May 18, 2007

Letters to the Editor

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Reader: Nothing immoral about a country protecting its borders

I read the first two paragraphs of the article on the May 1 march for immigration reform with great interest, and Franciscan Father Tom Fox reflecting on the reality of Jesus being an undocumented immigrant.

I believe at that time Judea and Egypt were both part of the Roman Empire, much closer to our concept of states within the U.S. as opposed to separate autonomous countries. If that indeed were the case, documentation as we know it today would not have been necessary.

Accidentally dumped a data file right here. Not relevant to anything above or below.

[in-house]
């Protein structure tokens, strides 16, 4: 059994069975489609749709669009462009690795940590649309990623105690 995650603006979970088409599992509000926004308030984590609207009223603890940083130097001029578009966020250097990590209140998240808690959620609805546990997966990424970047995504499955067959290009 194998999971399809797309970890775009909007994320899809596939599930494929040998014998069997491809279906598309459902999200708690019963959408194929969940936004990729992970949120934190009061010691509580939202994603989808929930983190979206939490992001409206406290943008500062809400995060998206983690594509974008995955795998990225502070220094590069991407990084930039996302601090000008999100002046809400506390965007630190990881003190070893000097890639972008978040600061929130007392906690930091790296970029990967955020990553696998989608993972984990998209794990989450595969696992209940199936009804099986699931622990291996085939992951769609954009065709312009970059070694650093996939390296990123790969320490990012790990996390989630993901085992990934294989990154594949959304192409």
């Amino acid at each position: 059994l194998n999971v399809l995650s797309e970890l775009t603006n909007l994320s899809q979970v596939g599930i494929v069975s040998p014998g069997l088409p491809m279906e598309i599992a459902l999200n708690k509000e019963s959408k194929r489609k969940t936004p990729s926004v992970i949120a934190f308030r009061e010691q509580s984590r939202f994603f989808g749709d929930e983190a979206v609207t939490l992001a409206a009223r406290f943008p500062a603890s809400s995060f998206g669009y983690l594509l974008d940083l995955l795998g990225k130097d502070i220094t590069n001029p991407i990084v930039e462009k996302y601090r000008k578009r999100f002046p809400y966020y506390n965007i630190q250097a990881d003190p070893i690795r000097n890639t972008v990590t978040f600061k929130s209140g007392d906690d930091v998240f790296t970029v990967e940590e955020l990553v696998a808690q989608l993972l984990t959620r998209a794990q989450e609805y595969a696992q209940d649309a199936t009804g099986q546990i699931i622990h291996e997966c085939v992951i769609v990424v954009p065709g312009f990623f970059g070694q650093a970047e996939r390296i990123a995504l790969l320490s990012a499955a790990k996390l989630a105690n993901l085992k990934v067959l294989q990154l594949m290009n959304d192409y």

However, for the sake of argument, let us assume it was necessary. In that case, Joseph, “being a just man” (Mt 1:19), would most certainly have complied with all Egyptian laws of the day.

This “argument” smacks of the one we’ve heard before that the first settlers here were also undocumented immigrants. If there is no law in place, documentation is a non-issue, such as in Jesus’ and the first settlers’ times.

If laws are in place, as today in the U.S., it is the only issue. “Render, therefore, to Caesar the things that are Caesar’s” (Mt 22:21).

There is nothing immoral about a country protecting its borders and the people living therein, restricting immigration and expecting those wanting to live here to follow these rules.

But, is there not an immorality to providing “sanctuary churches” to those breaking these laws, such as some clergymen in the U.S. are doing today? And is this not, indeed, an interference with the laws of our land?

- Barbara Maness, Vevay

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